Last night we went to see Up in the Air, which is another in a string of overrated Hollywood movies. It surprises me how weak the year has been for Hollywood. I actually liked this movie to start with. The first half, I guess. I thought at one point, "This movie is really about right now, just like Summer Hours. This might actually be really good." Then halfway through, it chickened out and went and hid under its sister's skirt. It makes sense, psychologically, that this movie is so popular right now because that's where we are as a country. We really feel bad about where we've gotten ourselves but we aren't ready to own up to it or handle the situation like adults. We want to go home and we want to return to sentimental truism approaches to life and we want to wander off into wish-fulfillment land and hope that we or the world or what ever will heal by the time we've done our wandering or spent whatever coins we have to show for the past thirty years. Of course, it won't heal because we aren't prepared to admit that Ronald Reagan was wrong. That life isn't all Gordon Gecko playing around in some gigantic McDonaldland Playland. I thought the bit where he walks away from his speech was phony. I thought a lot of the second half was phony. I liked Vera Farmiga and I thought Anna Kendrick seemed like another dogfaced Anne Hathaway clone. I don't get where all the hype about their performances comes from. I thought Vera Farmiga was good and Anna Kendrick was fine, if a little boring. I feel like the image of America I'm seeing lately is one of dithering whiners. I guess I need to take this insight and turn it against myself. Aside from the fact that the movie lost its teeth partway through, I also think it held back from seriously addressing the dominant issue. For how little there is there, it just didn't seem like enough fun. C

Finally, last night we watched the documentary Valentino: The Last Emperor and I found it captivating. I should have been annoyed at the excess because it's so against what I believe in but it really intrigued me. I don't know what it is about fashion movies that I find so interesting. Who knew former Soviet bloc nation Bulgaria had a princess that pals around with and serves as a muse for Valentino? I had no idea they still had royalty there and it kind of surprises me that a country in Bulgaria's position puts up with that kind of extravagance. There's really something epic about the decadence in the film and when it all ends because of the global domination of financiers, it really seems sad. It's another example of what Naomi Klein and Gore Vidal have been warning us about. Of course, one wonders why he sold his successful company in the first place but it probably paid for one or more of his jewel encrusted villas... Regardless of who pulled the string that shut the curtain, it's another great portrait of the end of an age. B+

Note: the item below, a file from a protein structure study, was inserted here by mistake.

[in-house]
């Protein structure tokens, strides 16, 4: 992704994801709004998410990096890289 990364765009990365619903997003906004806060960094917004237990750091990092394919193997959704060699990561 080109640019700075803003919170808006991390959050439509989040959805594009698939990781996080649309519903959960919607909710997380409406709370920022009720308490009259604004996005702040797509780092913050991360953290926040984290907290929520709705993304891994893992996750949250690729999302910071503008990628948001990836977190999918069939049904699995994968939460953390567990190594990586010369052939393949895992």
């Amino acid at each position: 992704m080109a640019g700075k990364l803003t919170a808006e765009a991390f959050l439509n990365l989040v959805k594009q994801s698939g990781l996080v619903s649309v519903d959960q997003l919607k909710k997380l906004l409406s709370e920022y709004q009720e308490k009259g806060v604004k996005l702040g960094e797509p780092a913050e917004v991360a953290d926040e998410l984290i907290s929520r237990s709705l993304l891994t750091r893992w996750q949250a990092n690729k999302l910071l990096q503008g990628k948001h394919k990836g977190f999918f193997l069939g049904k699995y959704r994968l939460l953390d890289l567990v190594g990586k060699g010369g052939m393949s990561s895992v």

10 January 2010

Jayne Mansfield and the Girl Who Can't Help It, Part I

I've been having trouble getting into the Jayne Mansfield classic The Girl Can't Help It. First of all, Tom Ewell, whom you probably know better as the star of The Seven Year Itch, is one of my least favorite actors of the 50's. I think he's smug and irritating. The movie is about a tired old agent who gets hired by a mobster to turn his talentless protectee (?) into a star in six weeks. Thing is, she doesn't want to be a star, she just wants to settle down and clean up after a man and make him souffles. It's kind of like they took a Judy Holliday vehicle, blended it with a Marilyn Monroe vehicle, and then drowned it in the kind of misogyny that plagued all too many Kim Novak vehicles and such. I love Kim Novak but Hollywood was not good to her in the 50s. She was really amazing but I feel like they used her a lot to show how women needed to be kept down and not allowed to get too uppity. That's kind of how this movie feels. It's funny, it almost seems like this kind of reactionary gender attitude should make the movie campy and I keep thinking it would have been funny even ten years ago. My initial thought was that it's because there's so much regression in America in the last decade that what seemed absurd and funny in the 90s seems kind of ugly and scary today. Maybe I'm wrong? Is it just me who has changed? Am I more mature? Too serious? Too corrupted by higher education? I don't know. Mansfield is appealing here but I keep falling asleep. My roommate says it's his new favorite movie. My goal is to finish it by tomorrow.

09 January 2010

Where the Wild Things Are (Spike Jonze, 2009)

It was okay. Kind of blah. Too violent for children, it seems geared toward adults with unresolved childhood issues of the playground/broken home varieties. I liked a lot about the visual style but didn't find the movie particularly engaging or insightful. I liked the Karen O music, too, but thought that the pattern of talky adventure interrupted by interludes of frolicking to quirky Karen O music was laid on too thick. I'd find myself thinking: Here we go again.